Quantification of CD4+CD25high regulatory T cells was carried out by first gating on lymphocytes based on their morphometric features on forward- versus side-scatter dot plots, followed by the selection of CD4+ cells presenting high expression of CD25 [11]. Our data demonstrate a significant reduction in the percentage of CD4+CD25high cells at day 7 in comparison with day 0 (P < 0·05) (Fig. 4, top graph). We also found a positive correlation between the percentages of CD4+CD25high cells and CD4+HLA-DR+ cells at 7 day after vaccination (P < 0·05) (Fig. 4, left middle graph). Additionally, we observed a positive correlation between CD4+CD25high cells and CD4+HLA-DR+ throughout the evaluated post-vaccination period (Fig. 4, right middle graph).

Figure 4.

Frequency of CD4+CD25high regulatory T cells in peripheral blood of healthy volunteers following first-time 17DD yellow fever (YF) vaccination. Data analysis was performed at days 0 (○), 7 (bsl00042), 15 (bsl00041) and 30 (●) after vaccination. A double-labelling panel involving anti-CD4 fluorescein isothiocyanate (FITC) and anti-CD25 phycoerythrin (PE) was used to identify regulatory cells. The results are expressed as scattering of individual values and mean percentage of CD4+CD25high regulatory T cells within gated lymphocytes (top panel). Significant differences are identified by letter ‘a’, in comparison to day 0 after vaccination. Confirmatory correlation analysis validated the positive correlation between CD4+ human leucocyte antigen D-related (HLA-DR+) and CD4+CD25high cells at day 7 after vaccination (left middle panel) as well as throughout the evaluated post-vaccination process (right middle panel). Correlation indexes (r and P-values) are shown in the figures. Representative dot plots with quadrant statistics illustrating the lower frequency of CD4+CD25high regulatory cells within gated lymphocytes at day 7 are also provided.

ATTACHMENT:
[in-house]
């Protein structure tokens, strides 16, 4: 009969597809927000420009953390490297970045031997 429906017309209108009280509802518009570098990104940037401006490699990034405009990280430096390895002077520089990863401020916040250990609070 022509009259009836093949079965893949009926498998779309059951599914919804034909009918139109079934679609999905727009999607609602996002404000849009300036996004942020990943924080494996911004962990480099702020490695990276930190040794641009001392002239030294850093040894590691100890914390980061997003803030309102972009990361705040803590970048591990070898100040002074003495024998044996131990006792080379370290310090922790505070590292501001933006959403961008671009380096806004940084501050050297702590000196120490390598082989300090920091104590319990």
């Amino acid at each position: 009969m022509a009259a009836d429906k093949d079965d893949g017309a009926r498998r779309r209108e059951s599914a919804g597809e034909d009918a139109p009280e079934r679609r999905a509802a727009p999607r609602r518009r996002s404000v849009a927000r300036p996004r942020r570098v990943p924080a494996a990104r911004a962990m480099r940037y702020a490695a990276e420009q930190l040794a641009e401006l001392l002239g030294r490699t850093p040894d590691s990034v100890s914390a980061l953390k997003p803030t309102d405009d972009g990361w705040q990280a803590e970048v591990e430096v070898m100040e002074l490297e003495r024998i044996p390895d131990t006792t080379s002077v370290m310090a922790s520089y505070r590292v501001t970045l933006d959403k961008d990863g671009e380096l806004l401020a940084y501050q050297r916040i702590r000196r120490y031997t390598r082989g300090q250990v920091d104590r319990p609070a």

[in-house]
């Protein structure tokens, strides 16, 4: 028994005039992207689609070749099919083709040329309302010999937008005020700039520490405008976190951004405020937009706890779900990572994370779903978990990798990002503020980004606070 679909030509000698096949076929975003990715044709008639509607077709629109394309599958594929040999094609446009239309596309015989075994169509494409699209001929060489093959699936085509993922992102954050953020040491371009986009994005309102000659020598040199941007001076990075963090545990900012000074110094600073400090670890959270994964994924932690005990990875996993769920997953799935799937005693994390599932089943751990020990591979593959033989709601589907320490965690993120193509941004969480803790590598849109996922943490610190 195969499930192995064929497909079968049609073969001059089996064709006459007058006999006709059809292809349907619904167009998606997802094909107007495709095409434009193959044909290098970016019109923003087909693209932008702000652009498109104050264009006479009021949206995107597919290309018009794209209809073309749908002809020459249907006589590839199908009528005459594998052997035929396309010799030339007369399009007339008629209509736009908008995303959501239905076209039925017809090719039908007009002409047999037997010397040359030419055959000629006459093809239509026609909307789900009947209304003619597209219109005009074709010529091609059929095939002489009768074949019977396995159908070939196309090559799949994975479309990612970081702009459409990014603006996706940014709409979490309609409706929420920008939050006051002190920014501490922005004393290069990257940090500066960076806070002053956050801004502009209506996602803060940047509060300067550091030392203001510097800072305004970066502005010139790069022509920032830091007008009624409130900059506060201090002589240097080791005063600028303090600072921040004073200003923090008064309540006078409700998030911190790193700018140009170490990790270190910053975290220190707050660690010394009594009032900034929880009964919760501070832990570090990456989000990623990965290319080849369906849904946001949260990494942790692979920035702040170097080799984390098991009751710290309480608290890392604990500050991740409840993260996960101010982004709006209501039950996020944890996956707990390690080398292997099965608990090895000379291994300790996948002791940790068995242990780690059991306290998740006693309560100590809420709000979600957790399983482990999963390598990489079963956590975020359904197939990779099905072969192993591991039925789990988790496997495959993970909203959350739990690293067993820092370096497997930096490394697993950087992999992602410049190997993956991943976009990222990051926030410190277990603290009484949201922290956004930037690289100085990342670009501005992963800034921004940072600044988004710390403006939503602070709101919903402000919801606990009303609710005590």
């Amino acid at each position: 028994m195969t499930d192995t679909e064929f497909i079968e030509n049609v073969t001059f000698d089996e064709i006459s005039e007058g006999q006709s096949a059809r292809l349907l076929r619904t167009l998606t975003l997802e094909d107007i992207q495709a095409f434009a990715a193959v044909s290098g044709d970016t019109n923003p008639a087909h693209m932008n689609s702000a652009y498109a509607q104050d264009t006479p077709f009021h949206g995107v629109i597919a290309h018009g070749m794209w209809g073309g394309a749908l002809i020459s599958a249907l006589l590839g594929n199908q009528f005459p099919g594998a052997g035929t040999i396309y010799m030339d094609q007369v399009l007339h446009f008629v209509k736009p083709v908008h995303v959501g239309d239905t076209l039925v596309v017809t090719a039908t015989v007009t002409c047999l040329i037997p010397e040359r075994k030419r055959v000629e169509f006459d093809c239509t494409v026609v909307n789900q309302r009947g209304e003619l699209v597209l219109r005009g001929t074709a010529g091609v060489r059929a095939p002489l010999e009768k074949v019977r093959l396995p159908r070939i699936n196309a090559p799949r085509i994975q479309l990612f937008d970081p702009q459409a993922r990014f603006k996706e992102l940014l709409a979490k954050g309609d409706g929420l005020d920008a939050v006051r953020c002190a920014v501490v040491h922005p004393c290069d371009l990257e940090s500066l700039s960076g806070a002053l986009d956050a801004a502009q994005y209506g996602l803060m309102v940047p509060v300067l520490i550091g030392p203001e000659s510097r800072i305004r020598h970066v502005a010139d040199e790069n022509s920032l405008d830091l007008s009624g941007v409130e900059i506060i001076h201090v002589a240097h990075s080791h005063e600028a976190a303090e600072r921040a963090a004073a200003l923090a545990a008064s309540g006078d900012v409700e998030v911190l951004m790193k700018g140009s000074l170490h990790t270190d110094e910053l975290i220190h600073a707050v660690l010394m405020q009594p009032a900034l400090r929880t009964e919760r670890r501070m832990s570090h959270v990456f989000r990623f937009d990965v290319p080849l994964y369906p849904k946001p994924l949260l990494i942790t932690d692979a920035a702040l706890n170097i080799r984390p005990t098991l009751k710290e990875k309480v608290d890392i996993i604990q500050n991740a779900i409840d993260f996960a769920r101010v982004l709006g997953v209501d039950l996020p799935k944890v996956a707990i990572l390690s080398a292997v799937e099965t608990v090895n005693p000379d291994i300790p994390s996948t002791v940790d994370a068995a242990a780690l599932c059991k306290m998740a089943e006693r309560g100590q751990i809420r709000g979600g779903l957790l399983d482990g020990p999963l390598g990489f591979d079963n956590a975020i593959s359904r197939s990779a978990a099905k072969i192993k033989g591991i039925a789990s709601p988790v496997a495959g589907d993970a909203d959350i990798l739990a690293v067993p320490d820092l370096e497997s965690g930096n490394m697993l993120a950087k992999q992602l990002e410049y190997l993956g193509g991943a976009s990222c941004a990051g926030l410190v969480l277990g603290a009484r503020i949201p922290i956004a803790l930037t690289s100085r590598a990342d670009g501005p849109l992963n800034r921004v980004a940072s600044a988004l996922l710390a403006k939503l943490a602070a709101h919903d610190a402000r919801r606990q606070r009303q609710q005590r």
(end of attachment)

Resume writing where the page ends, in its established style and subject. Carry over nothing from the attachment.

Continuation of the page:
In spite of the up-regulation of type 1 chemokine receptor (CXCR3) at day 15 the expression of type 0 chemokine receptor (CCR2) shows a better correlation with the activation status of CD4+ and CD8+ cells observed at day 30 following first-time 17DD YF vaccination.